About five years ago, James Good realised he had a problem. The now 24-year-old clocked that his gaming hobby had become a full-blown addiction, practically trapping him at home. "I didn’t sleep, I didn't eat, I didn't leave, I didn't clean myself. I didn't do anything but sit there for 32 hours," hellbent on completing role-playing game Dark Souls. Over the phone, I can almost hear him wince. "I could have stopped and started playing again the next day, but instead I decided to starve myself and neglect my health, my relationships – everything."
One game had seemingly taken over his life. He pauses for a moment. "I don't think I even enjoyed it. It was more about being lost inside the game – I was addicted to it, 100 percent."
The World Health Organisation added "gaming disorder" to its International Classification Of Diseases two years ago. You might have seen the term floating around since then, discussed in tabloid op-eds and dissected in motivational blog posts on Reddit. There have even been lawsuits, like a recent one filed by a French gamer who alleges he fell behind on rent payments due to his FIFA addiction. But what's the reality of gaming addiction like, behind the headlines? And like other addictions: where can you head for support on the road to recovery?
It's best to start with a definition. Much like problematic drinking or drug use, problem gaming is about a loss of control. It's characterised by choosing to game over other activities and responsibilities in spite of negative consequences, rather than for casual fun. You can be addicted to any game, too – it isn't specific to genre or title. Epic multiplayer shoot-em-ups like Fornite land in the news because they're popular with young children (among other stories, a nine-year-old girl's rehab stint hit headlines in 2018). But you could easily be slamming away to your detriment on any other game.
"Gaming disorder is about gaming that can be very very compulsive, with a loss of control in relation to your life, your duties, your goals," Dr Henrietta Bowden-Jones OBE confirms to me. We're speaking in the Centre for Internet and Gaming Disorders., a new west London-based NHS clinic of which she's Director. It opened in late 2019, after WHO included gaming disorder in its international index, and is now the first NHS clinic of its kind.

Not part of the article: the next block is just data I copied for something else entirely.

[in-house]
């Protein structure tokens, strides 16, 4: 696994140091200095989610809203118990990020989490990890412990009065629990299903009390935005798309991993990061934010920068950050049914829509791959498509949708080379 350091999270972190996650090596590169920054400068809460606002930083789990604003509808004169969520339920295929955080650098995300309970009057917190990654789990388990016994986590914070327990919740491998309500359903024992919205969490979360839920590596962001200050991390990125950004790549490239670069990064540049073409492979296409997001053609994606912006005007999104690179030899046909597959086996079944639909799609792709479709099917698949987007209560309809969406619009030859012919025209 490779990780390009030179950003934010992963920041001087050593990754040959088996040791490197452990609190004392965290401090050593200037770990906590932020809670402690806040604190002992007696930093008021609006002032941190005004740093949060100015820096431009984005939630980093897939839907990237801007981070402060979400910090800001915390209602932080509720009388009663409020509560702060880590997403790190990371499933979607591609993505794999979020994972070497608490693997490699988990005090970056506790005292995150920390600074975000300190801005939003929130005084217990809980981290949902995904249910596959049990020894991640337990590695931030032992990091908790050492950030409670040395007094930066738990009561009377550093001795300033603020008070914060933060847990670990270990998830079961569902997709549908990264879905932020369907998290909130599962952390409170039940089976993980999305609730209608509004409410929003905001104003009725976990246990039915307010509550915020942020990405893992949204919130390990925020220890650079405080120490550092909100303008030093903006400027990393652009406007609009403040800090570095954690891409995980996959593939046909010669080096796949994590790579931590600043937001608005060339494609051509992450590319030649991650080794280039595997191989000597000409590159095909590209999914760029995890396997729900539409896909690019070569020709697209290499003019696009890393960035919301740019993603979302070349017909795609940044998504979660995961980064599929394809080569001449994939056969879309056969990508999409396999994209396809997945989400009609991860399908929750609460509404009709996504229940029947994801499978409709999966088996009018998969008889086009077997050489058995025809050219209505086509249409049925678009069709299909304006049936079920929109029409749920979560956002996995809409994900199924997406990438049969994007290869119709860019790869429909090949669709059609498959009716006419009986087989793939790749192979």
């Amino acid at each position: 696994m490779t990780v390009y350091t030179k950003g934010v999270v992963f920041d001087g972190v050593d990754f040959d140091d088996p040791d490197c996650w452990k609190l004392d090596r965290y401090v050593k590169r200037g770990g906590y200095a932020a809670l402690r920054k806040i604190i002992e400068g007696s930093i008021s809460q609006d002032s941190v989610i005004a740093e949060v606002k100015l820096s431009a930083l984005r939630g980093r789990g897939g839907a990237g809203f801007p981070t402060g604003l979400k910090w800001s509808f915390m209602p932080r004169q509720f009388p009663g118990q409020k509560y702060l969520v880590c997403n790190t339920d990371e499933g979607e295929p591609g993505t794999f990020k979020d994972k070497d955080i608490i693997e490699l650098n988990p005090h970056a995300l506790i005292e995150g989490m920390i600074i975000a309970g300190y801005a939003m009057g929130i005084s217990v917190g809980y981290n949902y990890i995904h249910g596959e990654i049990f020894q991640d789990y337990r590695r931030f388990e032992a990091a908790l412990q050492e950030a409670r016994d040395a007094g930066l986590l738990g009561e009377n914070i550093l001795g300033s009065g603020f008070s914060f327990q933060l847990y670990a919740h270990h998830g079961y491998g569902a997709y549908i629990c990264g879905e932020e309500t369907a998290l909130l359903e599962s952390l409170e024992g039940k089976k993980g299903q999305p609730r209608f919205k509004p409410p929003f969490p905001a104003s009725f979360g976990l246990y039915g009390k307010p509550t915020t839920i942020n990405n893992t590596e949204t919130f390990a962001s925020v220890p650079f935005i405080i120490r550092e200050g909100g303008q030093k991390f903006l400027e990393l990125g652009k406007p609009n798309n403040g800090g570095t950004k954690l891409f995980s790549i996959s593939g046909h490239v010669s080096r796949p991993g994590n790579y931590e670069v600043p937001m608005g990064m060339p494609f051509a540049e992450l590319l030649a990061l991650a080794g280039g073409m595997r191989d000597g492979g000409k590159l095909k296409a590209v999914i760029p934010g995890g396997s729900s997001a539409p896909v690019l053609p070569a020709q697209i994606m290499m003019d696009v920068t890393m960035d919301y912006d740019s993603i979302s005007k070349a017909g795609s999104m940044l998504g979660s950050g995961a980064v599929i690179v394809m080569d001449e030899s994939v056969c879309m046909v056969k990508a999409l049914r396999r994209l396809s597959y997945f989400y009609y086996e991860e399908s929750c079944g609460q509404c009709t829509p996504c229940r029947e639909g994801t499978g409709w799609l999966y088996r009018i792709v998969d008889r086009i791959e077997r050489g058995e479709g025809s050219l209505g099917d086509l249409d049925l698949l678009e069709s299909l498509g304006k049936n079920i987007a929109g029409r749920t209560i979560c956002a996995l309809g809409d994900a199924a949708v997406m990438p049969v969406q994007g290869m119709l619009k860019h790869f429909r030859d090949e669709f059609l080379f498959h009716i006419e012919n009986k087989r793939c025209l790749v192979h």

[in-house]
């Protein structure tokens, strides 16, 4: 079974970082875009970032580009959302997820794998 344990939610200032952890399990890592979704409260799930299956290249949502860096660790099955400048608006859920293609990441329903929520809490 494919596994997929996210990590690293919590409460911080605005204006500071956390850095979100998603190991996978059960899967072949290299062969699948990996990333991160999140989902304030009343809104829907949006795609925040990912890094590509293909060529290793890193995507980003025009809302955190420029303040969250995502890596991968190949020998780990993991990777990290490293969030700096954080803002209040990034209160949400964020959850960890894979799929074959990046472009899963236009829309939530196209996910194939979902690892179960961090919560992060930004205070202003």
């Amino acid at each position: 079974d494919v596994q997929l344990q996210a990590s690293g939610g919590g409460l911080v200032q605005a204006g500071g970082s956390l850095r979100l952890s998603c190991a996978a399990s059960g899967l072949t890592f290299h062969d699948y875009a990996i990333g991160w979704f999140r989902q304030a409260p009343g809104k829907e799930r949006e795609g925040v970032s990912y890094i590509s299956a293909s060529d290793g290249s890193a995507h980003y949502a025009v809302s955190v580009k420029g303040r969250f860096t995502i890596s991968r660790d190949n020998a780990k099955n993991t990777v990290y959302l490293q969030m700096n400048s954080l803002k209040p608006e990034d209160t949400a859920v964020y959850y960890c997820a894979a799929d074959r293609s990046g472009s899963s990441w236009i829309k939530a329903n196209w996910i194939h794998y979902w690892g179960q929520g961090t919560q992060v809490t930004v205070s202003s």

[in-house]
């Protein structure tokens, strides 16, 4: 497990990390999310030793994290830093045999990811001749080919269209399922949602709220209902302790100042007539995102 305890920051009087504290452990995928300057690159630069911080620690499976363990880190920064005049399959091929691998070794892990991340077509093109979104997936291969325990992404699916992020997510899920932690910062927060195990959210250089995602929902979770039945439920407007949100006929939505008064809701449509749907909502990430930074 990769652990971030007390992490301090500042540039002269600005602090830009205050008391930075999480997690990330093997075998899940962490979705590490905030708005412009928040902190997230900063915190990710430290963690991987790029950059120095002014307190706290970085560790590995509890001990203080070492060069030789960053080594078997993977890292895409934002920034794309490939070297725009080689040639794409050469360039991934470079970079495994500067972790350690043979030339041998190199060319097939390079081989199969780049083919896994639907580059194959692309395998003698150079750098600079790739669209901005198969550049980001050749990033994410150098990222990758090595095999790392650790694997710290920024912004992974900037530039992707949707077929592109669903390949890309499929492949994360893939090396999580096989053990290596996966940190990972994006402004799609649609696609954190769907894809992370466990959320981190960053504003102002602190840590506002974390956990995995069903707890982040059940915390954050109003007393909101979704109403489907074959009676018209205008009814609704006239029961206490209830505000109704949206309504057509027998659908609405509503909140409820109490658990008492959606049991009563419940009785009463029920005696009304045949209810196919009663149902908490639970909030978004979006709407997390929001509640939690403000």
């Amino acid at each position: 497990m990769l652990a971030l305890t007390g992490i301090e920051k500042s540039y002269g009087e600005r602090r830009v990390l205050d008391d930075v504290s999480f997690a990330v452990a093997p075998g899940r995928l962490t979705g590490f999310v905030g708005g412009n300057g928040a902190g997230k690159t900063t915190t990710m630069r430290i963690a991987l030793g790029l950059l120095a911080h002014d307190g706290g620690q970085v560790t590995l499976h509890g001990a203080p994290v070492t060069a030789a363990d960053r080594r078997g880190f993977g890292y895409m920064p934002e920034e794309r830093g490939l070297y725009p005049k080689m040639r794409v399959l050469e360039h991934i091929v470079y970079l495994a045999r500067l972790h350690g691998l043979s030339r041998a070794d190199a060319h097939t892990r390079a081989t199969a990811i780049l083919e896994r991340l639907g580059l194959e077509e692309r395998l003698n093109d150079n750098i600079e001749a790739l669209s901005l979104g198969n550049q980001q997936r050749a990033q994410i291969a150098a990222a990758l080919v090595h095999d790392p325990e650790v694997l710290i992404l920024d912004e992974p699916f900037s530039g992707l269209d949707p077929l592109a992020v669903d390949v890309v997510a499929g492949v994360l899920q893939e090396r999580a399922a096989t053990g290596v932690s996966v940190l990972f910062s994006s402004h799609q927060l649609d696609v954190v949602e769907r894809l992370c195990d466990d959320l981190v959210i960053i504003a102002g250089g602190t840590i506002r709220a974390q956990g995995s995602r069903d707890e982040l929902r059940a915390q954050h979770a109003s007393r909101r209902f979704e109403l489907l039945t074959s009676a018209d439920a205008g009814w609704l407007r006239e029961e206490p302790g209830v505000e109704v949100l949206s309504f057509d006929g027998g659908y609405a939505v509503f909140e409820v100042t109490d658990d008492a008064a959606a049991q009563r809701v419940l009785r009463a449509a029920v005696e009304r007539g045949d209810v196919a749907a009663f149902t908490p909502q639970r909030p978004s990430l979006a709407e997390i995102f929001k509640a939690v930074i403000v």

Right now, many patients are teens or young adults – "mainly men, and mainly 15 to 25", Bowden-Jones says – though she insists they take a "very open-armed approach". In translation: anyone is welcome. WHO estimates that gaming disorder affects no more than 3 percent of gamers worldwide. Since – according to Washington Post report – an estimated 2 billion people globally play video games regularly, that could mean tens of millions of affected people. In the US, a 2018 Pew Research Center report found that 83 percent of girls and 97 percent of boys regularly play games. If other countries follow similar patterns, we could expect to come across compulsive playing across the board, regardless of gender.
Ease of access has spurred gaming disorder's rise and relevance. Twenty years ago, gamers would own home consoles, like a Playstation or Xbox. Online gaming on a console remained in its infancy then, so gamers were mostly relegated to playing alone, offline, while home from work or school. But today they can game on the go: whether that's blasting through PlayerUnknown's Battlegrounds on a mobile phone, or picking up the latest colourful release on Nintendo's Switch. "For people who are vulnerable to excess and compulsivity, it's very difficult. It's like having a little bottle of vodka in your pocket at all times," Bowden-Jones tells me.